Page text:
This week Hospice UK’s Dying Matters campaign is encouraging people to share the stories of people they want to remember on social media, with the aim of getting back to the heart of what Day of the Dead and Halloween are about. Here Marco Quasimodo remembers his grandad and tells us how St Catherine’s Hospice in Crawley supported his family at the time it was needed most.
My grandad, known to all as Bambi, was my hero. I, as the eldest grandchild gave him the name. He wanted to be called Gramps, but as a toothless toddler I couldn’t say it, so Bambi he became.
Bambi was full of love for all his family. He was the glue that held us as together – he made us laugh, gave us guidance and was my very best friend. Bambi didn’t wear a cape; he didn’t need to, just being there for all of us meant the world.
Handling difficult news
In the summer of 2006, he started acting a little oddly, and we all thought it was because of the malaria tablets he was taking for a trip with nan to South Africa. I offered to drive them to Heathrow Airport for the flight and became extremely worried when Bambi was dropping things and not being himself. Nan and Bambi had only been in South Africa for two days when my mum got a call telling us he was in hospital and they had found a brain tumour. They came home, and after that there were a lot of hospital visits. We all spent as much time as we could with him.
For Bambi, the whole situation was devastating. He lost his independence, and wasn’t able to drive or make simple decisions. In March 2007, he went into St Catherine’s Hospice, a new experience for all of us. After a couple of days it was evident that he was deteriorating quite fast. As a family we made sure he was never alone, and the staff at St Catherine’s also made sure that he was comfortable and loved.
Getting the care we needed
Bambi was always clean shaven and took pleasure in a good, old-fashioned wet shave. During his stay at St Catherine’s, he was in desperate need of a freshen-up, and one of the nurses volunteered to make sure he looked his best. Things didn’t exactly go to plan as she managed to leave the plastic safety cover on his disposable razor, but she still gave him a full makeover. We laughed as he was none the wiser, and the gesture was attempted with the best intentions.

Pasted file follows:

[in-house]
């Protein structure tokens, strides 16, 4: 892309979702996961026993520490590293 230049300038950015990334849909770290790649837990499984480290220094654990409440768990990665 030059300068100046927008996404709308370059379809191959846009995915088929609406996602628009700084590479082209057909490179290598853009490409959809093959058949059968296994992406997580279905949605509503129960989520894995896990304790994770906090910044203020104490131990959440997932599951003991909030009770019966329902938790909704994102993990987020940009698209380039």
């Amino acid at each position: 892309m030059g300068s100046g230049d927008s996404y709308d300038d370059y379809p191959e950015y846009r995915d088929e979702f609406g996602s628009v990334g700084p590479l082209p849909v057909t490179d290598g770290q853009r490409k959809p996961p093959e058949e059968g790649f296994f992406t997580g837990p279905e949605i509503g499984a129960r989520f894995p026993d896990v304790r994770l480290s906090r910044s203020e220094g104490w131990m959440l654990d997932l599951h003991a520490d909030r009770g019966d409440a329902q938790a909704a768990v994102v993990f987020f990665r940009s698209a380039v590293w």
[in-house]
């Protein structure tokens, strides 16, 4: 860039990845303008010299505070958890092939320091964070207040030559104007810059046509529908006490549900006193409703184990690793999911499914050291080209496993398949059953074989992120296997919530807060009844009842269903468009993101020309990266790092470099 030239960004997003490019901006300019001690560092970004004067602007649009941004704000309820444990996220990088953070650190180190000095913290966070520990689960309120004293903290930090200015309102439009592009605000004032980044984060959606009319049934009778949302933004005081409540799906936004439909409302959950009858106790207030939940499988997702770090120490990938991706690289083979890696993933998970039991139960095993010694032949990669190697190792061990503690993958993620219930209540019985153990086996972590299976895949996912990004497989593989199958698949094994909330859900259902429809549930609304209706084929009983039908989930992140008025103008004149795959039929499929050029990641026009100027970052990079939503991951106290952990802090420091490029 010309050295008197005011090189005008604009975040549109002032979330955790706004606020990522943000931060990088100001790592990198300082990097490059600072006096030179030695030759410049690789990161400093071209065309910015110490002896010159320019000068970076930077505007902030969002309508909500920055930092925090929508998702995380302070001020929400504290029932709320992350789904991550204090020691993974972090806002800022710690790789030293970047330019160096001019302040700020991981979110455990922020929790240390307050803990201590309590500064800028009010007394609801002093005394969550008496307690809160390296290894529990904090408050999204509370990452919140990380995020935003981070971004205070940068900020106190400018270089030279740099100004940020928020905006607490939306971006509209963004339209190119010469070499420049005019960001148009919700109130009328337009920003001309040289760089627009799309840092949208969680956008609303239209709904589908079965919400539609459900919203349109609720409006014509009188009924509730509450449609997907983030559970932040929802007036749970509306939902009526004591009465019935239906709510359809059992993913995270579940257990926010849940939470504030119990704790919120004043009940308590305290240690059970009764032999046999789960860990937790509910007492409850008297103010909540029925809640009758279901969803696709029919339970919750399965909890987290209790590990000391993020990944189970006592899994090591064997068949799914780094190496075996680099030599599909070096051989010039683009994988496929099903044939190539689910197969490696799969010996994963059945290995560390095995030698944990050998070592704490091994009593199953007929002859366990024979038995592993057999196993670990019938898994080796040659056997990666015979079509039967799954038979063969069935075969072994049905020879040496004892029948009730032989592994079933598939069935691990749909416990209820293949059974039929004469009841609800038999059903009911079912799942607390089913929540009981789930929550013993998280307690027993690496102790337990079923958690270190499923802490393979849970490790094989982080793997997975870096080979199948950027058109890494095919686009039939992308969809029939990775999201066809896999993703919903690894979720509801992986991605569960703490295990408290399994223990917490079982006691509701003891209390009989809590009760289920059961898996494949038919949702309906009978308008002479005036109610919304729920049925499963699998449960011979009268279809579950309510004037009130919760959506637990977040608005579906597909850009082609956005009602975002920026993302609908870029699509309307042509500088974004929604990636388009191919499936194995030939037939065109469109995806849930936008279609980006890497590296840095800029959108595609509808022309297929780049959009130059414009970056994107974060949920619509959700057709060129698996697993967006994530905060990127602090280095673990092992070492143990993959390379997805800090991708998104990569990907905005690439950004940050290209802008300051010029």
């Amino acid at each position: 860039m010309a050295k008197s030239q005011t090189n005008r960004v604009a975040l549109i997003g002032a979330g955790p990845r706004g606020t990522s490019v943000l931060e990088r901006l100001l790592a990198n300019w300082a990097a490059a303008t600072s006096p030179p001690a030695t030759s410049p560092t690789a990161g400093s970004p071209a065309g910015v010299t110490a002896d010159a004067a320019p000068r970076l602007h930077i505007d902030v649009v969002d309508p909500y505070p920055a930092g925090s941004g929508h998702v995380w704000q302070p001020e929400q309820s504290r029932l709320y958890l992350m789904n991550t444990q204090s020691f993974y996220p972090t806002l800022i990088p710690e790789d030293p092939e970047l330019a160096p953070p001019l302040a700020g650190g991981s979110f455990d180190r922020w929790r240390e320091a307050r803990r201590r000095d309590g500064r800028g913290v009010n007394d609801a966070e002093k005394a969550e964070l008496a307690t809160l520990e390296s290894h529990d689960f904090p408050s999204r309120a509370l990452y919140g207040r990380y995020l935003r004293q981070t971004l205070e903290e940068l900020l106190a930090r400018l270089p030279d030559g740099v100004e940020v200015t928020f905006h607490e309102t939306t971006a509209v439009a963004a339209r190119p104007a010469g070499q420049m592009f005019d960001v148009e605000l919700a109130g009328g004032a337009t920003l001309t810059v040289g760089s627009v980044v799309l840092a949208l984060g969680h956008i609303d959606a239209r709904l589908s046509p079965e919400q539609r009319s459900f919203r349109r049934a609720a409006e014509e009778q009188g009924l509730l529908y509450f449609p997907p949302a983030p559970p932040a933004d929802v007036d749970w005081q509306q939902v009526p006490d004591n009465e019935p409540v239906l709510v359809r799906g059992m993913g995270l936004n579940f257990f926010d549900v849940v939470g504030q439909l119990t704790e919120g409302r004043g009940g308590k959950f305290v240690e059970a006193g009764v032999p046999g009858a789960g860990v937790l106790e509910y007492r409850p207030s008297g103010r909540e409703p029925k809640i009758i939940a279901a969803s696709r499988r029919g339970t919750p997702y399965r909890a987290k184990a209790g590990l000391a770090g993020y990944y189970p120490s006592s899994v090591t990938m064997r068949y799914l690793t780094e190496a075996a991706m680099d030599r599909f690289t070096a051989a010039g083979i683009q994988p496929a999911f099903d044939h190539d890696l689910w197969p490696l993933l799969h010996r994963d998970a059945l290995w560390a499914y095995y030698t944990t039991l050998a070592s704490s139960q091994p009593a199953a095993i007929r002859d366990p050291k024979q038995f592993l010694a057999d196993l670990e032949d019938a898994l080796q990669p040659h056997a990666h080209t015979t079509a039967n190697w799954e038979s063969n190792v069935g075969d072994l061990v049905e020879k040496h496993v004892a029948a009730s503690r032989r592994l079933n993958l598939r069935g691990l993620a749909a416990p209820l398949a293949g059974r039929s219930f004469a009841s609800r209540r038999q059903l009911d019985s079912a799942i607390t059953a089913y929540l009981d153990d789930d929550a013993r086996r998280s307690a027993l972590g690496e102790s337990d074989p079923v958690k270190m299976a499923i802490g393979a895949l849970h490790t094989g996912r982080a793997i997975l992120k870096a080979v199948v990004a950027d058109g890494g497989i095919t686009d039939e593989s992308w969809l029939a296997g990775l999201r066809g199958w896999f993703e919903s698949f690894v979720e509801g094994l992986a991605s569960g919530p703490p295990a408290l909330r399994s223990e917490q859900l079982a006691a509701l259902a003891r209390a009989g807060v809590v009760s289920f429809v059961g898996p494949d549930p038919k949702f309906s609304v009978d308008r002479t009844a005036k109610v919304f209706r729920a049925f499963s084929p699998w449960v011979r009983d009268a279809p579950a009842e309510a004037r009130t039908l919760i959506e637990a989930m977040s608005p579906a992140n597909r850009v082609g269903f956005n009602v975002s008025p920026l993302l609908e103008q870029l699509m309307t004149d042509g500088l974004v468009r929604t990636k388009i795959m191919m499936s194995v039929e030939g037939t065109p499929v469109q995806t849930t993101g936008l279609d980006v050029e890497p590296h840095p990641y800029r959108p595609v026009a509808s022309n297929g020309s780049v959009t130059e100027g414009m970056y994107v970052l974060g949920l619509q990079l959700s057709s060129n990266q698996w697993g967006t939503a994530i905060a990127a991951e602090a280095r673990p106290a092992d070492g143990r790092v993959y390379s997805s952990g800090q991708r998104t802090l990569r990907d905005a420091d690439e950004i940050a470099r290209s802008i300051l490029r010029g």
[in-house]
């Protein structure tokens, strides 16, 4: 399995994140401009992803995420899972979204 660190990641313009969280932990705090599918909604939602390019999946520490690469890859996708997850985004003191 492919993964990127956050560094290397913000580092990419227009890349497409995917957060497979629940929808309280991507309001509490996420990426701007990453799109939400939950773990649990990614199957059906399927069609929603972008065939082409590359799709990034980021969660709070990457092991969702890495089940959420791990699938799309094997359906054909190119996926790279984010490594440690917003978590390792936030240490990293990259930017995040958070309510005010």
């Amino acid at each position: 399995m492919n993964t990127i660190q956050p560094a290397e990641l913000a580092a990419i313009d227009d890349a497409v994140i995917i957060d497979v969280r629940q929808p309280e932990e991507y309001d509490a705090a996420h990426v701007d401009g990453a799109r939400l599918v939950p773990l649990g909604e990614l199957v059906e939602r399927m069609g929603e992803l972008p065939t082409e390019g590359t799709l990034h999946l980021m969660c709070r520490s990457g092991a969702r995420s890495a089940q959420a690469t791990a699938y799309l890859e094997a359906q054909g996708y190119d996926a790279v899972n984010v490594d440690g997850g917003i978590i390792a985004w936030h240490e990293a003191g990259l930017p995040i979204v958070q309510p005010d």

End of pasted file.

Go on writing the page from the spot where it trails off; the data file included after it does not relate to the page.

In the early hours of April 2nd 2007, Bambi lost his fight, surrounded by most of his family. Our family were offered the love and care we needed from St Catherine’s staff, but that was the day our music died.
Shortly after Bambi died, one of the senior nurses came through and knelt down next to my nan. She took her by the hand, and ever so gently placed Bambi’s wedding ring inside it, using her other hand to cradle over nan’s. The nurse told her to cherish Bambi’s ring forever and keep it safe at all times.
Treasuring precious memories
My nan was left without Bambi for nearly 13 years and sadly we lost her in June this year. We can’t complain as she was 84 and had lived a long and happy life.
St Catherine’s were on hand once again, to offer us support in the days following her passing. They offered my family help and counselling if we required it. St Catherine’s is very dear to our hearts now, and we won’t ever forget how they were there for us when we needed them most.
Hopefully Bambi and Nan are now reunited where they can carry on where they left off, happy in the knowledge that we think about them every day.
Dying Matters is a campaign run by Hospice UK that works to create an open culture that talks about death, dying and bereavement.
- Help us break the taboo around death – join us today by visiting the
- Share a memory of someone you would like to remember – this can be a friend, family member, colleague or pet. You can include a photo, video or just stick to text if you want. Share on social media by tagging @DyingMatters and using the hashtag #IRemember